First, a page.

Valuable Writing: The Twenty-Minute Trick

Dear Writing Sisters,

All the valuable writing I’ve done in the last ten years has been done in the first twenty minutes after the first time I’ve wanted to leave the room.”

Ron Carlson

Sometimes the hardest part of writing memoir can be staying in your seat or, as Ron Carlson puts it, “staying in the room.” I find this to be particularly true when writing shame. And because my memoir-in-progress is about recovering my voice from silence after my mother sexually shamed me when I was twenty years old, it’s not a stretch to say I’ve spent more of my writing time these last few years jumping up out of my seat to reheat my tea or let the dogs out or switch the laundry or—yes—clean the grate at the base of the refrigerator with a Q-tip (it works!) than I have spent in my seat writing.

Staying in my seat proved particularly grueling this past week as I reworked a scene at the heart of my memoir.

The scene: In 1986, after my mother’s doctor told her that he was treating me for the human papillomavirus, she cornered me with her red medical book (she was a public health nurse) and said vicious things to me that needled their way into my sense of self and, ultimately, sent me into a shame spiral that I would spend the next several decades trying to recover from.

Because I subscribe to Vivian Gornick’s creed that every memoir has a situation and a story—a surface situation (the plot) and a deeper story truth (the emotional truth)—I knew there had to be more to the scene with my mother’s red medical book than, until now, had met the page. Sure, there I was, age twenty, permed hair and blue eyeshadow, mascara running down my cheeks as my mother called me a slut and a whore. But where was I internally as she shamed me?

I’ve rewritten that scene any number of times, but there was still something missing on the page, and that something was me. And yet, as I approached that scene with the intention of exploring the interior of my twenty-year-old self, the pull to flee (fight or flight) was overwhelming.

More tea anyone? : )

Then I remembered the twenty-minute tip from Ron Carlson’s book on writing titled Ron Carlson Writes a Story:

All the valuable writing I’ve done in the last ten years has been done in the first twenty minutes after the first time I’ve wanted to leave the room.”

He uses the example of coffee. He’ll look up from his screen or page and think he wants coffee. But he’s written long enough to know that when that happens he’s at a critical juncture in the writing:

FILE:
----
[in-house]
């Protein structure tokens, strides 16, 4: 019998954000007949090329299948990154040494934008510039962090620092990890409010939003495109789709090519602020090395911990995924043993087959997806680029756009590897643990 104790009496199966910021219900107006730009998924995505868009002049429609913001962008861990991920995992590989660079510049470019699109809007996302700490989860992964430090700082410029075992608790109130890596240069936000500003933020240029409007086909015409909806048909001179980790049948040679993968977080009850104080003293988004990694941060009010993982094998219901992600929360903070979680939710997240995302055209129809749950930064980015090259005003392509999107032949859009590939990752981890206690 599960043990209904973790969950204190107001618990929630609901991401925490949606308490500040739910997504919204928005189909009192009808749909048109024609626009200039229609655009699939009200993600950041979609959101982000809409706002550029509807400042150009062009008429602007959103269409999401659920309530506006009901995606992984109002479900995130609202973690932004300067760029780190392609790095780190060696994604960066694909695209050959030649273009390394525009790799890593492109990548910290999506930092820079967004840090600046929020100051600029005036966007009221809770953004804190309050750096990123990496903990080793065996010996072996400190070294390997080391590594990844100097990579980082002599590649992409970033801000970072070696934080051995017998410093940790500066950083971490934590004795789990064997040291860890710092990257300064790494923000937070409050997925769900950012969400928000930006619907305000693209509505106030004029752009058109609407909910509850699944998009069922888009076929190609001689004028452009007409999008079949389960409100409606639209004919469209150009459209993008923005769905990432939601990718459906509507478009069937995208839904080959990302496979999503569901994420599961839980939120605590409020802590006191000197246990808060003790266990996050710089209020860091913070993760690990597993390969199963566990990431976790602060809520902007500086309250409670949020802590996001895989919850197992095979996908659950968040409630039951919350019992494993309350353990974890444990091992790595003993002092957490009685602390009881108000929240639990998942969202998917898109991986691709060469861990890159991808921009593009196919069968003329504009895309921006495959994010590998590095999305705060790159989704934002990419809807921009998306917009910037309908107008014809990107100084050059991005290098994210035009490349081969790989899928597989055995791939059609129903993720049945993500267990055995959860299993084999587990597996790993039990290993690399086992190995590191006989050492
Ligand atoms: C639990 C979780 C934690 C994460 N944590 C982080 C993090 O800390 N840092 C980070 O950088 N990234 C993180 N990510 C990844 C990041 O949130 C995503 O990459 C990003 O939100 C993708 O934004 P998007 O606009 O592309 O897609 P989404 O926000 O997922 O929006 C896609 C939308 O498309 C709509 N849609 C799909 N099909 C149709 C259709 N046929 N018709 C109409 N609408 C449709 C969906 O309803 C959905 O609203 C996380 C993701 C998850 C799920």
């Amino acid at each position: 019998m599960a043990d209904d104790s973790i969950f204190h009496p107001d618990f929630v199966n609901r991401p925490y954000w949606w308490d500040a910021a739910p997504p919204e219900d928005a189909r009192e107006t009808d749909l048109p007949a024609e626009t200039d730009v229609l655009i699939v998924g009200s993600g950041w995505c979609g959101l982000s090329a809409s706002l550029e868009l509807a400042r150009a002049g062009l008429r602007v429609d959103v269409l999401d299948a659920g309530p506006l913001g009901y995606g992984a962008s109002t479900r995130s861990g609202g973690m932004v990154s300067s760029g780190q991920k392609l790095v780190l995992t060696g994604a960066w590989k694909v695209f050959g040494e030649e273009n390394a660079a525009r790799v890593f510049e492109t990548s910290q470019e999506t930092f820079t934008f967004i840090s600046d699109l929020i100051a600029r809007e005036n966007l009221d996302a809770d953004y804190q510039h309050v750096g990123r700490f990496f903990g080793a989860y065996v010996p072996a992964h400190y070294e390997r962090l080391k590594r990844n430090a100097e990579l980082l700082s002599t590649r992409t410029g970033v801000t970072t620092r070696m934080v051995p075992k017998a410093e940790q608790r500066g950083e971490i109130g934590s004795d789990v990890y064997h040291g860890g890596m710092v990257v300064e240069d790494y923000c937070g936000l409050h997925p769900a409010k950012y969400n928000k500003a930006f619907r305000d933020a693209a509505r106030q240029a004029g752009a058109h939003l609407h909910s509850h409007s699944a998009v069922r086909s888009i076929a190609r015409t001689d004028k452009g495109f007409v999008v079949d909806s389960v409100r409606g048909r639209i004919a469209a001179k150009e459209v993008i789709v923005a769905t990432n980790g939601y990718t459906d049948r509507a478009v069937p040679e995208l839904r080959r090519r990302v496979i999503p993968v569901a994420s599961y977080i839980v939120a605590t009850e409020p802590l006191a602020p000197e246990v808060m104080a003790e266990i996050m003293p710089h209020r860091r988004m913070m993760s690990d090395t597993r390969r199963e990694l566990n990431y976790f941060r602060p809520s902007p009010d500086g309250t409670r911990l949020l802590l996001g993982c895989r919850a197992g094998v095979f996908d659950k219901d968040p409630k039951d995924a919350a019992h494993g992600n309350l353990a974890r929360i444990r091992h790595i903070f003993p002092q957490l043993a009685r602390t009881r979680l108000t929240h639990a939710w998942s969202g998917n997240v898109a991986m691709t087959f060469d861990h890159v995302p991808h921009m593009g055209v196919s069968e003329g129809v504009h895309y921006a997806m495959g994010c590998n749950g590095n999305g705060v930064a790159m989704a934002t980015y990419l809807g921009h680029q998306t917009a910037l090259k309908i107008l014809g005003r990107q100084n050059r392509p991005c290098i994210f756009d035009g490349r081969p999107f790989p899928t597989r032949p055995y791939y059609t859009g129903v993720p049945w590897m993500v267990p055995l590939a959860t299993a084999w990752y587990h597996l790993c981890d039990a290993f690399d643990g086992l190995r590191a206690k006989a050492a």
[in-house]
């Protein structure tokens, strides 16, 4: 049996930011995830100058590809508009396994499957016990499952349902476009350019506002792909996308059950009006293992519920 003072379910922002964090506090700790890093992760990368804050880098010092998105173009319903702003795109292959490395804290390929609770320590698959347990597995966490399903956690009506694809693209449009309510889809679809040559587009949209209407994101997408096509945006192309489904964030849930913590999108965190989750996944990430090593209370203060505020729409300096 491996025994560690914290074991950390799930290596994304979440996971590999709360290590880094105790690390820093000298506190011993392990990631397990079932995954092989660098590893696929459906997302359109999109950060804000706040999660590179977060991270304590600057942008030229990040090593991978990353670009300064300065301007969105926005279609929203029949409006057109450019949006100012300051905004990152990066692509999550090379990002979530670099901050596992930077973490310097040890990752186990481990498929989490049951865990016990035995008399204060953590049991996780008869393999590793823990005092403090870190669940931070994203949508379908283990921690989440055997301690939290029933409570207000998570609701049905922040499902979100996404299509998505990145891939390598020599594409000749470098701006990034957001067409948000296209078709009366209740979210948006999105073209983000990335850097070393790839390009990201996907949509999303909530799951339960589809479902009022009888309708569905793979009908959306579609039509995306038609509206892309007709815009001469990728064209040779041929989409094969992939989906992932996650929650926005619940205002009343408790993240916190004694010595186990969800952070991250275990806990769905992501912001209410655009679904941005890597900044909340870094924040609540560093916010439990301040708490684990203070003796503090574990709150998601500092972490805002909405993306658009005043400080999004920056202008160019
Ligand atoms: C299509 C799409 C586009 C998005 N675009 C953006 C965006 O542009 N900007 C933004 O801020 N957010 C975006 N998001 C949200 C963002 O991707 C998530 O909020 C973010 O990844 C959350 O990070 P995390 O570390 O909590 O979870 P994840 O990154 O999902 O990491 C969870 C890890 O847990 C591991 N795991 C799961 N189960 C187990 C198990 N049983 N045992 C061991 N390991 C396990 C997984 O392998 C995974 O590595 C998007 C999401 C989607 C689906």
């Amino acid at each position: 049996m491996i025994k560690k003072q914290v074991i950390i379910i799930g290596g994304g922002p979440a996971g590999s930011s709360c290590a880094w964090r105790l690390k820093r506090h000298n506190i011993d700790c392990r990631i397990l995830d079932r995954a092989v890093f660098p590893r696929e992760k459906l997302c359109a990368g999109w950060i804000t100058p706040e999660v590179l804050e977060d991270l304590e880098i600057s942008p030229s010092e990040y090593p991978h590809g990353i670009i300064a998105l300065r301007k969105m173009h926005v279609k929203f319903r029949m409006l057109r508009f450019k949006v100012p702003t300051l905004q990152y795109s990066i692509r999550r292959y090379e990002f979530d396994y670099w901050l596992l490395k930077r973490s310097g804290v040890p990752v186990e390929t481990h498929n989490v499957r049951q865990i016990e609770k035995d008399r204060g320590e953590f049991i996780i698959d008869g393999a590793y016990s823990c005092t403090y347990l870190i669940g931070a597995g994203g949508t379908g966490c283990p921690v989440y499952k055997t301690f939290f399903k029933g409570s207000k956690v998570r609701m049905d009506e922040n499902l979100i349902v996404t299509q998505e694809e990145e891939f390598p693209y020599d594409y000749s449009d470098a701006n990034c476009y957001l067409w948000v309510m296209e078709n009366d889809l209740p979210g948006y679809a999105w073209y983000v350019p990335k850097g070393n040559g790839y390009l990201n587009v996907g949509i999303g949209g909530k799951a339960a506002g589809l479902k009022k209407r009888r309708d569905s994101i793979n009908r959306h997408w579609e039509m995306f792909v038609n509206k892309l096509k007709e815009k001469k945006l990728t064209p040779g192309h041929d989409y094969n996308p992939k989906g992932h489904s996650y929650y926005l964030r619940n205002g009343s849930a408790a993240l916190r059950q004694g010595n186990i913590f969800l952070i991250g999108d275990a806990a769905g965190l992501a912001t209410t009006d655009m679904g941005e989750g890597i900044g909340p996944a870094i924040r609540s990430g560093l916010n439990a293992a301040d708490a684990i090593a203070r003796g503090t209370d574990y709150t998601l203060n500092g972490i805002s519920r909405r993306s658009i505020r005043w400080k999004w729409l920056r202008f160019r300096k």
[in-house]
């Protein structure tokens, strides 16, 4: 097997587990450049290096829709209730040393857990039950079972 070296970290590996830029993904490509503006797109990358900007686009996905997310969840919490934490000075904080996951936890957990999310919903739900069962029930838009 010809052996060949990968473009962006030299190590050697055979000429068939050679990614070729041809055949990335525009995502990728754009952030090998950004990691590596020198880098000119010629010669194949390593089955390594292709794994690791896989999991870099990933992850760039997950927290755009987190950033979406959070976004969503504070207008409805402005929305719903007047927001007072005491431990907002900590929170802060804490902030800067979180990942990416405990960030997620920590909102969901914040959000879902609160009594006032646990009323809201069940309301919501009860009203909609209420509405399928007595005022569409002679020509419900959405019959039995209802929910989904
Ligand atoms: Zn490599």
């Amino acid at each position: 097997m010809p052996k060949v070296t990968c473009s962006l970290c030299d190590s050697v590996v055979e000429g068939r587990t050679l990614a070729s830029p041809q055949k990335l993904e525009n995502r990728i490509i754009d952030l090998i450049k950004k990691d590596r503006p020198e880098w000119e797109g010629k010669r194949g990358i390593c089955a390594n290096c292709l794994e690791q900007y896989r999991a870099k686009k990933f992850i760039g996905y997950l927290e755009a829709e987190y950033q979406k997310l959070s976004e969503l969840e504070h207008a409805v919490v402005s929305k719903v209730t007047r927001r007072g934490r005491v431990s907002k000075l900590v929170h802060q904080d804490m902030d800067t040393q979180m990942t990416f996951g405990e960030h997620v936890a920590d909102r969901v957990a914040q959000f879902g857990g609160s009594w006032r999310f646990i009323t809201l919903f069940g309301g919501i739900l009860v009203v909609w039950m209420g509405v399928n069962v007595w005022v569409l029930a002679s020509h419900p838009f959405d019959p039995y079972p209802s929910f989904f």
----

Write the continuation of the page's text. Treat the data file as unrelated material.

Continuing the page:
“I’ve come to a little place in the story where I’m not sure of what to do; there’s some decision here that I’m not fully comfortable making.”

For me, it’s more like I’ve come to a hard truth that I’m not comfortable discovering. But writing memoir is nothing if not a process of self-discovery. And self-discovery—self-honesty—is rarely comfortable.

So I set my timer for twenty minutes, stayed in my seat, and re-entered that scene. And within that twenty minutes I discovered the deeper story truth previously overshadowed by my mother’s red medical book. While my mother raged at me and her eyes darted back and forth in their sockets, a voice deep within me said, You are witnessing insanity. Look at her eyes. Right now, she’s insane. I dismissed that voice, which was, of course, my voice. This is the pivotal moment in the scene, the moment when my twenty-year-old self ignores her own voice—her inner guidance—in deference to her mother’s words of shame and rage. And because she ignores herself, she begins, on some level, to identify with the shame her mother levels at her. That’s what was happening beneath the surface of my twenty-year-old self’s mascara-streaked cheeks.

Comfortable writing? No. It was not comfortable to see how I did not stand up for myself in the face of insanity and, by extension, colluded with my own decent into a shame spiral that would erode my sense of self. Valuable writing? Some of the most meaningful twenty minutes of writing I’ve ever written. Indeed, book changing writing.

I’ve employed the twenty-minute trick during most of my writing sessions since that breakthrough, and here’s what I’ve learned. The hardest thing about that first twenty minutes after the first time I want to jump up from my writing chair is setting that timer. Because once I set that timer, I’m all in, ready for discovery, uncomfortable as it may be.

How about you? Have you ever taken a Q-tip to the dust bunnies under your refrigerator when your writing approaches a hard truth? If so, you may want to try the twenty-minute trick. I’d love to hear what you discover in those first twenty minutes after the first time you want to leave the room. Let me know in the comments below or hop on over to the free Writing Out Loud Sisterhood Facebook group and join the conversation there.

Much writing love,

Marilyn

P.S. I’m busy creating a free 5-Day “Writing Out Loud” Writing Challenge, which will be coming soon. Keep an eye out for registration details!

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